Roller Coaster of Life

February 26, 2014

 

Life has twists and turns. That is what makes it exciting. Keeps us on our toes! Over the past six months, my life has changed. Not in the awful, how will I make it change but a change nevertheless. I guess if I really take a microscope, I would realize that the change has been slowly happening over the past two years. Initially, so slowly that it took me over a year to realize the change. Now SMACK right in the face, I see the difference very clearly. Six months ago, my mother was diagnosed with Frontal Temporal Dementia (FTD), early stage Alzheimer’s disease. The change in my mother, has affected her whole family.

I am a daughter, I am a mother. My change is that I have to become a mother to my own mother. Its is very difficult to have your role change. Its difficult for both of us. I have not become the “mother” to a 73 year old woman, but to 5 or 6 year old in the body of a 73 year old woman. My mother whom is my friend, my confident, is gone. There is no more chatting about family, neighbors or current events. If something exciting happens in my day, I can’t share it with her. We talk about the weather. We talk A LOT about the weather. There is no reminiscing about childhood memories, hers or mine.

My Mother wants dignity. She doesn’t want her child “recommending” what she should do. She’s the parent! It must be incredibly difficult to lose control. To slowly slip away from your old self. Here she is losing her freedom. Like a young child gated in a room to keep them safe, my mother’s mind is what confines her. As a caretaker, it is my job to keep her safe, to make sure the gates are “locked.” Finding a way of keeping my mother safe, while letting her feel competent is a tough balance. Her judgement has been greatly affected. She has walked far from home and gotten in the car with strangers. Its very scary to feel that your mother is in danger.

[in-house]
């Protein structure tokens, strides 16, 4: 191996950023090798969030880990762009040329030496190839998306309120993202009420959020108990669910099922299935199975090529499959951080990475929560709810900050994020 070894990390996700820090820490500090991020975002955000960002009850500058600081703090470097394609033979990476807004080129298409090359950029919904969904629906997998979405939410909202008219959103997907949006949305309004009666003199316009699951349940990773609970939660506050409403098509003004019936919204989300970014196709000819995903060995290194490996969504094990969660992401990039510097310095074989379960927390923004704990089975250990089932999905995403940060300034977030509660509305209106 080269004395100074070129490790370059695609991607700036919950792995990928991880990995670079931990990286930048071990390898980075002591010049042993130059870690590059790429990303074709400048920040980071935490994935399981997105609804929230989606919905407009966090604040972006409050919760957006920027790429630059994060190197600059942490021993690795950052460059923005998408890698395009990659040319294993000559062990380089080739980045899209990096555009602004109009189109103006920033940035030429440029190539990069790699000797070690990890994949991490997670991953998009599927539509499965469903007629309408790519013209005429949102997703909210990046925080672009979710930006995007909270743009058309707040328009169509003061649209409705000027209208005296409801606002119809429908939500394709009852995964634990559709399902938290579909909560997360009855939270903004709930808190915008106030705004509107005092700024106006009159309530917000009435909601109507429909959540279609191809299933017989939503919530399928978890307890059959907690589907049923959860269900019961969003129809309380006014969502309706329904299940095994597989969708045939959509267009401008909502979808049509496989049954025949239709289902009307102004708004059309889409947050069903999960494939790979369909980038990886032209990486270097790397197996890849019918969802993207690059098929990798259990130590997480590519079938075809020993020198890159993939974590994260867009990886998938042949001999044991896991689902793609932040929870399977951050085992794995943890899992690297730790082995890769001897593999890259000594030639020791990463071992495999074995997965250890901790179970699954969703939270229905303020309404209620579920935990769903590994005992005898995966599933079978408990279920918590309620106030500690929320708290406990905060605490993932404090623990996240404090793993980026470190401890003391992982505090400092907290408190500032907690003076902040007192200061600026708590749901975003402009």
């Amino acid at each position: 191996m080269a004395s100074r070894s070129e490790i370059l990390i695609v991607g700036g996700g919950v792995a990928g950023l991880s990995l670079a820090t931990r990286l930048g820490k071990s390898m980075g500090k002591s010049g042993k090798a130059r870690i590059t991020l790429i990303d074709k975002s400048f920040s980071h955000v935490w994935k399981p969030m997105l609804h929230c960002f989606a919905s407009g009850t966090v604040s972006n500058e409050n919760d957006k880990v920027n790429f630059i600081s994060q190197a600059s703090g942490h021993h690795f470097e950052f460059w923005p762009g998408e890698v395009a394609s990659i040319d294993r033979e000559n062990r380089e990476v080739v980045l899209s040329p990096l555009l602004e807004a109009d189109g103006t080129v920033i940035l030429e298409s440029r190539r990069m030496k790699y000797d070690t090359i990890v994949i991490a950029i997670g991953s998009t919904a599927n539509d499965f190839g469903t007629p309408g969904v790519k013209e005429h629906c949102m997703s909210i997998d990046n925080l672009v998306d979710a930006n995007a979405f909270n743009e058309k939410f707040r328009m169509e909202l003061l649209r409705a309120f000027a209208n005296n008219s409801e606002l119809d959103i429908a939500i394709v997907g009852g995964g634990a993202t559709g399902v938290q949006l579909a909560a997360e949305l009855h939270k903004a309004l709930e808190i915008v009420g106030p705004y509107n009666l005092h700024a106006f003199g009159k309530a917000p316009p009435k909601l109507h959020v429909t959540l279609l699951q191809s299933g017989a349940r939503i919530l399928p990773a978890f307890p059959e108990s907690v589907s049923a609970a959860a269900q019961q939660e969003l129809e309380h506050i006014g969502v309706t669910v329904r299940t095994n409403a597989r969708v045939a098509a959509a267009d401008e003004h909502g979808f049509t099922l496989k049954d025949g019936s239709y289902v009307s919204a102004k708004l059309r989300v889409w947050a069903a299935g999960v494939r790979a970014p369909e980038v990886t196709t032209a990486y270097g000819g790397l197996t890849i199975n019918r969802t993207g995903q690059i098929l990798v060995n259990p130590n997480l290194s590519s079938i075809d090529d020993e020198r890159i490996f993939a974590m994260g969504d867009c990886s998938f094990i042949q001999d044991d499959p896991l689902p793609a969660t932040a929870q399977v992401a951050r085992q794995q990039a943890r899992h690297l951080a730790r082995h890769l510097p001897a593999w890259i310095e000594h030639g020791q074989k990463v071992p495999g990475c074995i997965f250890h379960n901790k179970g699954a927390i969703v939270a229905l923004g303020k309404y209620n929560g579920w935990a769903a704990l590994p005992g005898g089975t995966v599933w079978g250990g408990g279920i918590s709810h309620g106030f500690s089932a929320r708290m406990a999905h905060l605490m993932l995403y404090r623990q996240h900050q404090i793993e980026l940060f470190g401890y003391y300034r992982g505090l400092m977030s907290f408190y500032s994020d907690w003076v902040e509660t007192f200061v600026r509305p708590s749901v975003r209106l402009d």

Sometimes it parallels raising a child, sometimes it does not. When my children were young sometimes there were trying days. Maybe I was tired, they were very energetic and there were a ton of things on my “to do” list. I would get through that day and the next would be better. Now I don’t count the days like a did with my children, I count the hours. With FTD, mood changes can be abrupt. One moment my mother will have a sing songy tone in her voice, the next she will be screaming and waving her fists. Then a little while after that she may start crying. This pattern can repeat itself several times a day. I may spend an hour explaining and comforting her on what bothers her, only for it to start all again as if it never happened before. For my mother often the trigger is that she is not allowed to drive. She can’t understand why this freedom is taken from her.

I’ve tried taping the doctor notes to the door saying she can’t drive. I have had friends take her to the store to get rid of the urge, her sons take her out, I take her out. None of these paths truly cure the urge. The urge to feel free, the urge to remain the parent. In her lucid moments, that are fewer and farther between I believe she knows that she shouldn’t drive. I also believe if she were to say she knows, she would admit that something is wrong. Admitting there is a problem is often the hardest step.

To see my mother struggle through this is heartbreaking. this place she is in is a tightrope between two worlds. In one world she is Mom, a quick encounter with her and you may not realize what suffers within. She will smile and wave at a baby in the grocery store bringing joy to them. The second world, she a jumble of emotions. Anger and tears come fast, words come slowly if at all. Its hard for her to explain her emotions if she doesn’t even understand. My mother has often asked me if she will get better. I smile as a sign of reassurance, but my heart chips away each time she asks. Sadly no medicine will make her better.  It can keep her stable, but not make her better. Just as a ponder how sad that is, my mother drifts off into another emotion. On her own personal roller coaster, she doesn’t remember the question she asked and she has moved to a new twist and turn.

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